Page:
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Craving Connection


I am always hesitant to write an end of year post. Whether I reflect on the year about to end, or share my hopes for the year that has not yet begun, I run risks. If I look back over the past year, I risk writing a piece that sounds more like a highlight reel—similar to Facebook posts and holiday letters—where I focus on the best moments and choose to leave out the minutes, hours, and days that brought me to my knees during the past twelve months—and there were many. If I cast an eye to the future, I risk making predictions that have no chance of coming true, no matter how much I may want my life to reflect those pie-in-the-sky dreams of learning new languages, curing society’s ills, and traveling to places I have never seen. If I do this, I will be gravely disappointed twelve months from now when I have accomplished none of the lofty goals I set for myself.

Instead of running either of those risks, I think I will just write about what is on my mind right now, as I sit by the fire on this cold Colorado night.

As is usually the case, I’m worried. I have no idea what the year ahead holds for the world. Will terrorist groups, and troubled individuals inspired by them, continue to wreak havoc, causing us to approach life from a place of fear rather than a place of love? Will peaceful people continue to be forced from their homes, their towns, their countries—with no place to go? Will those who are most vulnerable continue to be bought and sold, trafficked for the financial benefit of others? Will our environment continue to deteriorate past the point of no return? I find myself more afraid for the world than I have ever been, which is really saying something since I grew up with one eye on the sky, wondering when the nuclear bombs were going to obliterate us all.

I’m also reflective on a personal level, as I have entered a new phase of life where years of “active” parenting have come to a close. I now have fewer years ahead than behind, even if I am lucky enough to live a long life. I’m finding that I just don’t care as much about society’s “shoulds” and “have tos.” I have jumped through all those hoops. I have enjoyed some, loathed others, and spent way too much time utterly exhausted. While I regret some of the paths I have taken and choices I have made, I am also so very tired of regrets, of shame, of guilt. I imagine myself shedding each one–regret, shame, guilt, anger, sadness, exhaustion–feeling lighter and brighter as each layer peels away.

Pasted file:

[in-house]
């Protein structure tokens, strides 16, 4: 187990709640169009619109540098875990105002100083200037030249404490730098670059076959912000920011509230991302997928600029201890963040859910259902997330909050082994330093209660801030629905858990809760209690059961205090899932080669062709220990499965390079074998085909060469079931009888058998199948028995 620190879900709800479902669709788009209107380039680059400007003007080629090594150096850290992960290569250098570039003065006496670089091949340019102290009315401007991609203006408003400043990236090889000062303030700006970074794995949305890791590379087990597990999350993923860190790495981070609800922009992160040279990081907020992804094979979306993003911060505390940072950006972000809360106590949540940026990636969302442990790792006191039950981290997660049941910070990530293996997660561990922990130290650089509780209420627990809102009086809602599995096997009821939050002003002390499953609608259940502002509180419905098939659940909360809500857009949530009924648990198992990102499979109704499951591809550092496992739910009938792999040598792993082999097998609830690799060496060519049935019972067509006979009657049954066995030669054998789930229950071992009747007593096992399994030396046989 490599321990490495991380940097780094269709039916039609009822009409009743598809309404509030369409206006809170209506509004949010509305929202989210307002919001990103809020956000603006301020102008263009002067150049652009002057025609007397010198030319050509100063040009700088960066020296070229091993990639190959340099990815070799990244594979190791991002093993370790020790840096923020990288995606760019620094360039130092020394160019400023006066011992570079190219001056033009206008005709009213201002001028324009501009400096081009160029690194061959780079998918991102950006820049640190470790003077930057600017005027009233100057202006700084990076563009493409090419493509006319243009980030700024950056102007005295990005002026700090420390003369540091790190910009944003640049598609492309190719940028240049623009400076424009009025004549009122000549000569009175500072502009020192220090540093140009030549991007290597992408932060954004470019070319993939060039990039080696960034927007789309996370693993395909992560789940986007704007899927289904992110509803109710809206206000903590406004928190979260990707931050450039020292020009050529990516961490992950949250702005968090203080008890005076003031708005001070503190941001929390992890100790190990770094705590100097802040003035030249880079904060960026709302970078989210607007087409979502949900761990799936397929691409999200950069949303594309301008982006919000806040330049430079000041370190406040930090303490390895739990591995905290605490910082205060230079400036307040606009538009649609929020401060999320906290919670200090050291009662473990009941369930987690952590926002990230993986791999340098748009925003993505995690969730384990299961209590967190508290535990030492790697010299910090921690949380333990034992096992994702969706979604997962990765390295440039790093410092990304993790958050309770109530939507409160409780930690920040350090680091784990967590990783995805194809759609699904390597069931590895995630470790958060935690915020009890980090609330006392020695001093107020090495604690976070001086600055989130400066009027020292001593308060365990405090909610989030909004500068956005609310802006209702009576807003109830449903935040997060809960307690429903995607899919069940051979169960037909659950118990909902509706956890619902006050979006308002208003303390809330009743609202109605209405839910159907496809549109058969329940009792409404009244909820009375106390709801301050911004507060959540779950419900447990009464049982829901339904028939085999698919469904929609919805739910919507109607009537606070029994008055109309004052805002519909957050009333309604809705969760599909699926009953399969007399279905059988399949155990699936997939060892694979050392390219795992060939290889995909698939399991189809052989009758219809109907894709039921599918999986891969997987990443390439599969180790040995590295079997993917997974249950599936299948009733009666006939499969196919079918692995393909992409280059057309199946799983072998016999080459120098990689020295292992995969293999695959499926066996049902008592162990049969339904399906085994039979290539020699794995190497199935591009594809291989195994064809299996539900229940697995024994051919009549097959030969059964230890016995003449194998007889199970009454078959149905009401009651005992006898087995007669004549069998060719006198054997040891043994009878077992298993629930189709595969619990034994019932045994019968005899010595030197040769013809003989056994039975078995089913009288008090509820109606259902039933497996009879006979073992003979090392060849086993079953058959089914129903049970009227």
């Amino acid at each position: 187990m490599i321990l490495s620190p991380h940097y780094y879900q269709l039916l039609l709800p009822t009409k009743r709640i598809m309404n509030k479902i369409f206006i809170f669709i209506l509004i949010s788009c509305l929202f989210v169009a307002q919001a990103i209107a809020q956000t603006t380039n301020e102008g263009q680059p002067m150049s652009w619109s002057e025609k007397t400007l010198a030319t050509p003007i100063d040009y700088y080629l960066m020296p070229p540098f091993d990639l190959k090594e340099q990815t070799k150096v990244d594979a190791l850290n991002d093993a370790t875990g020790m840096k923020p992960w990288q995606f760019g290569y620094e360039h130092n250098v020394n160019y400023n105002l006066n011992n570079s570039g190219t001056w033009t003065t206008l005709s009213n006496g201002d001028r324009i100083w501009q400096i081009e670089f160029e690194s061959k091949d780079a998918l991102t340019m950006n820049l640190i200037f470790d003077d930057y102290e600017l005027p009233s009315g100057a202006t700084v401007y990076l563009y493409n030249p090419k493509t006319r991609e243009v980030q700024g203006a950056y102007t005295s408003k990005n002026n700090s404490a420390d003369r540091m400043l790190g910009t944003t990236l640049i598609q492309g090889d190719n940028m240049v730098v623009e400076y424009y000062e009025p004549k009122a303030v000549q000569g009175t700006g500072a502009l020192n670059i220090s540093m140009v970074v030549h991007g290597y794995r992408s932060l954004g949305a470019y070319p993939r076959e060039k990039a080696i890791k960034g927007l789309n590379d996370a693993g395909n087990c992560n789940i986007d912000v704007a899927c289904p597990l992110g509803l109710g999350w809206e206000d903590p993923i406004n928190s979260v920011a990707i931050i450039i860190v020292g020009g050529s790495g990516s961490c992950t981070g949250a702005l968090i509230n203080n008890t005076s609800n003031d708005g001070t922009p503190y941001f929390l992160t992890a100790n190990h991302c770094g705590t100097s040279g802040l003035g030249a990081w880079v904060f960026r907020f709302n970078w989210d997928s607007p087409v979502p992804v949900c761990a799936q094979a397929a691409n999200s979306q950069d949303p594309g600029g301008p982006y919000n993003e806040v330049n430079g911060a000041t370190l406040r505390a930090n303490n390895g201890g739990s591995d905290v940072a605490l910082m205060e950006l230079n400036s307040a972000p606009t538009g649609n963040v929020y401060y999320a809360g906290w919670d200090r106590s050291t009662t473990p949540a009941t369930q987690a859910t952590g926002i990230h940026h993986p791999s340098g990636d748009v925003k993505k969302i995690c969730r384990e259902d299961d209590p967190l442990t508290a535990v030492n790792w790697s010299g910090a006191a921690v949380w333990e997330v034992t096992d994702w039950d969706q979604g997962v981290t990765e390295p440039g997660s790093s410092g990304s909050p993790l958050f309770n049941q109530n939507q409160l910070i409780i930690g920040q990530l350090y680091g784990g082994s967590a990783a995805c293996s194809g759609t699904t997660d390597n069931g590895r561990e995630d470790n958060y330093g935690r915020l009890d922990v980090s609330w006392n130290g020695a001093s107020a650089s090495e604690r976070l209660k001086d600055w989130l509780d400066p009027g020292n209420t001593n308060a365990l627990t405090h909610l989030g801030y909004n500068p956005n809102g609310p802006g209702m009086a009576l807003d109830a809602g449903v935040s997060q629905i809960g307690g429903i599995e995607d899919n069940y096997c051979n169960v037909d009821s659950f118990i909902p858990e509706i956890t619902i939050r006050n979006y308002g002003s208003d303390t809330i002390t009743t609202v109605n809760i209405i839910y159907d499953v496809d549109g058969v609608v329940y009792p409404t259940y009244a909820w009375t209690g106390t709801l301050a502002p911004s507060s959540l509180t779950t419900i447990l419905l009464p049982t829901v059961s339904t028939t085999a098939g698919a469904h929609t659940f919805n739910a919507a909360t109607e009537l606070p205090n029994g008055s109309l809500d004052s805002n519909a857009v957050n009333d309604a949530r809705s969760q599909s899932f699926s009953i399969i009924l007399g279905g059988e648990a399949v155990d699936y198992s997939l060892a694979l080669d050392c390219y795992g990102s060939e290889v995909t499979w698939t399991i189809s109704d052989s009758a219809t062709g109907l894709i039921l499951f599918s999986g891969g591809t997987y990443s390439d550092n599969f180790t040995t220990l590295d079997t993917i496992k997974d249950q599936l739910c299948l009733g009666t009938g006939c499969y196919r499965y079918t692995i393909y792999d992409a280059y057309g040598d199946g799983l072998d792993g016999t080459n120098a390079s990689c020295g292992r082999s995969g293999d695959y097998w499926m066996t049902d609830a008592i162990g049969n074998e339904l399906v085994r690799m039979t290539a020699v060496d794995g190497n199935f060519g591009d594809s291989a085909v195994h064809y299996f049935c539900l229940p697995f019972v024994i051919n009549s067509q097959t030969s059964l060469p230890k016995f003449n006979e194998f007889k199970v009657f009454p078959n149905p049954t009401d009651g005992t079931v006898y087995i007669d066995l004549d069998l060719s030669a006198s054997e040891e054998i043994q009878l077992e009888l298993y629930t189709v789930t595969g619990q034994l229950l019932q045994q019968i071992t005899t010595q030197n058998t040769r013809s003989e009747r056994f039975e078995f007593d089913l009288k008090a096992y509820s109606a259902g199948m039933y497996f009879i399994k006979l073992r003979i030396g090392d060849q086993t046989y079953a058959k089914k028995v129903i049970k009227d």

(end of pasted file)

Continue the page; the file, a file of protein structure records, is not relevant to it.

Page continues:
I imagine finding work that allows me to engage in generativity—sharing what I have learned on my journey with others—giving back, paying it forward, helping, healing, making a small difference one person and one community at a time. I would like to touch other lives in ways that are truly meaningful. I would really like to do this by engaging with people face to face in real time and not through some kind of electronic device in cyberspace. I am craving human connection, not screen time. Meaningful human connection is what our world needs. It is what I need.

And I would like to make time to play—really play—something I am ashamed to admit I haven’t done since I was a child. Oh, I have played games with my kids, but I haven’t engaged in play for myself in so long that I don’t even know what that would look like. But there are days I wake up craving it.

As one person, I will never fix the world’s problems that I worry about every single day—terrorism, the refugee crisis, human trafficking, climate change. I can try to be mindful and increase awareness and contribute to worthwhile causes, but I won’t fix those problems.

As one person, I can strive to give back and share my life lessons with others, to find those places where I can make a difference. I can learn to be gentler with myself, to forgive myself and others, to open myself up to new adventures, and embrace each moment for the experience it is—whether it is work, or play, or simply life unfolding. After all, I have no idea how many moments are left.

This is what is on my mind right now, as I sit by the fire on this cold Colorado night.





Diane DeBella

As a writer, teacher, and speaker Diane has spent over twenty years examining women’s issues. She is the author of the collective memoir *I Am Subject: Sharing Our Truths to Reclaim Our Selves*, and editor of the anthology *I Am Subject Stories: Women Awakening*. As a long-time faculty member at the University of Colorado, she received the CU Women Who Make a Difference Award and the CU-LEAD Alliance Faculty Appreciation Award. Through her organization I Am Subject, Diane helps us understand how we—as women—are impacted by the society in which we live. By claiming ourselves as subjects of our own lives, we become empowered and also provide strong role models for other women and girls. In healing ourselves we help others—a beautiful way for women to create nurturing, supportive communities.

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